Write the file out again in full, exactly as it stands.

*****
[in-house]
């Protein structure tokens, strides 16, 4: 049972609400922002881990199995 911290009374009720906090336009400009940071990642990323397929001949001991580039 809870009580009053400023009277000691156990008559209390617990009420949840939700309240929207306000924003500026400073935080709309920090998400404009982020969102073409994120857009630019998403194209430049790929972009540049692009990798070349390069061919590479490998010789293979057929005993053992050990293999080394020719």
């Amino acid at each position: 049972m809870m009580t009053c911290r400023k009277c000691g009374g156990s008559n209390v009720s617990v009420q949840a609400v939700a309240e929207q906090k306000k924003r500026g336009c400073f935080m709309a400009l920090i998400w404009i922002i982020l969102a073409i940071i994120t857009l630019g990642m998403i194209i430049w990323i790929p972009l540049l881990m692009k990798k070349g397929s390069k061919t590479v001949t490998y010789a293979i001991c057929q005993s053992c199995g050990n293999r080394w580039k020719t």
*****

[in-house]
């Protein structure tokens, strides 16, 4: 049972609400922002881990199995 911290009374009720906090336009400009940071990642990323397929001949001991580039 809870009580009053400023009277000691156990008559209390617990009420949840939700309240929207306000924003500026400073935080709309920090998400404009982020969102073409994120857009630019998403194209430049790929972009540049692009990798070349390069061919590479490998010789293979057929005993053992050990293999080394020719």
């Amino acid at each position: 049972m809870m009580t009053c911290r400023k009277c000691g009374g156990s008559n209390v009720s617990v009420q949840a609400v939700a309240e929207q906090k306000k924003r500026g336009c400073f935080m709309a400009l920090i998400w404009i922002i982020l969102a073409i940071i994120t857009l630019g990642m998403i194209i430049w990323i790929p972009l540049l881990m692009k990798k070349g397929s390069k061919t590479v001949t490998y010789a293979i001991c057929q005993s053992c199995g050990n293999r080394w580039k020719t």